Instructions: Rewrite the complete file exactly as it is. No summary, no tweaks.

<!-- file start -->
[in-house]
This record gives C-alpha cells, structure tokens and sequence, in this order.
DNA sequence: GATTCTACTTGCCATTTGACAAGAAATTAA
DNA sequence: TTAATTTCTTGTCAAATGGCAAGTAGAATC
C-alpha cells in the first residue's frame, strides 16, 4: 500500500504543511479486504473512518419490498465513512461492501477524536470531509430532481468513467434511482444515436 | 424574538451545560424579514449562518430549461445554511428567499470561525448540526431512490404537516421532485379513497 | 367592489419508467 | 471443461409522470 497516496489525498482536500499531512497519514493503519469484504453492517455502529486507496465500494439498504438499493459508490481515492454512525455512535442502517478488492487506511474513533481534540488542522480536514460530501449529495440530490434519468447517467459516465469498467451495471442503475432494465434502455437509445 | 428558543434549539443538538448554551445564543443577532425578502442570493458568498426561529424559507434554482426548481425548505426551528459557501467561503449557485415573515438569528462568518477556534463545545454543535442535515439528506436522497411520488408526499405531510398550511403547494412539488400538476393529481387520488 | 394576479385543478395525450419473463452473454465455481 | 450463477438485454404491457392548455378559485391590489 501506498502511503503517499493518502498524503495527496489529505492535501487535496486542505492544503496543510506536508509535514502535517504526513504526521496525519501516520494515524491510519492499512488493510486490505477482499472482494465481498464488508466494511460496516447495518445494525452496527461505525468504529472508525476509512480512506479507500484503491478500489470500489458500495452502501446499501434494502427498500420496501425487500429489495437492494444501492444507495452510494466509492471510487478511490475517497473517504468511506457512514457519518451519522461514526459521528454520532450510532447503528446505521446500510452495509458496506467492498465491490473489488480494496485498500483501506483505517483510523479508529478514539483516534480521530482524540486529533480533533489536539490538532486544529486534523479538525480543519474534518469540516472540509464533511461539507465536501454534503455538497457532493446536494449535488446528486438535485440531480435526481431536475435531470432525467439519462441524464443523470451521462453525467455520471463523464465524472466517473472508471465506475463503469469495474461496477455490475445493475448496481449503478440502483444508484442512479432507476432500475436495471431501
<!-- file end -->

[in-house]
This record gives C-alpha cells, structure tokens and sequence, in this order.
DNA sequence: GATTCTACTTGCCATTTGACAAGAAATTAA
DNA sequence: TTAATTTCTTGTCAAATGGCAAGTAGAATC
C-alpha cells in the first residue's frame, strides 16, 4: 500500500504543511479486504473512518419490498465513512461492501477524536470531509430532481468513467434511482444515436 | 424574538451545560424579514449562518430549461445554511428567499470561525448540526431512490404537516421532485379513497 | 367592489419508467 | 471443461409522470 497516496489525498482536500499531512497519514493503519469484504453492517455502529486507496465500494439498504438499493459508490481515492454512525455512535442502517478488492487506511474513533481534540488542522480536514460530501449529495440530490434519468447517467459516465469498467451495471442503475432494465434502455437509445 | 428558543434549539443538538448554551445564543443577532425578502442570493458568498426561529424559507434554482426548481425548505426551528459557501467561503449557485415573515438569528462568518477556534463545545454543535442535515439528506436522497411520488408526499405531510398550511403547494412539488400538476393529481387520488 | 394576479385543478395525450419473463452473454465455481 | 450463477438485454404491457392548455378559485391590489 501506498502511503503517499493518502498524503495527496489529505492535501487535496486542505492544503496543510506536508509535514502535517504526513504526521496525519501516520494515524491510519492499512488493510486490505477482499472482494465481498464488508466494511460496516447495518445494525452496527461505525468504529472508525476509512480512506479507500484503491478500489470500489458500495452502501446499501434494502427498500420496501425487500429489495437492494444501492444507495452510494466509492471510487478511490475517497473517504468511506457512514457519518451519522461514526459521528454520532450510532447503528446505521446500510452495509458496506467492498465491490473489488480494496485498500483501506483505517483510523479508529478514539483516534480521530482524540486529533480533533489536539490538532486544529486534523479538525480543519474534518469540516472540509464533511461539507465536501454534503455538497457532493446536494449535488446528486438535485440531480435526481431536475435531470432525467439519462441524464443523470451521462453525467455520471463523464465524472466517473472508471465506475463503469469495474461496477455490475445493475448496481449503478440502483444508484442512479432507476432500475436495471431501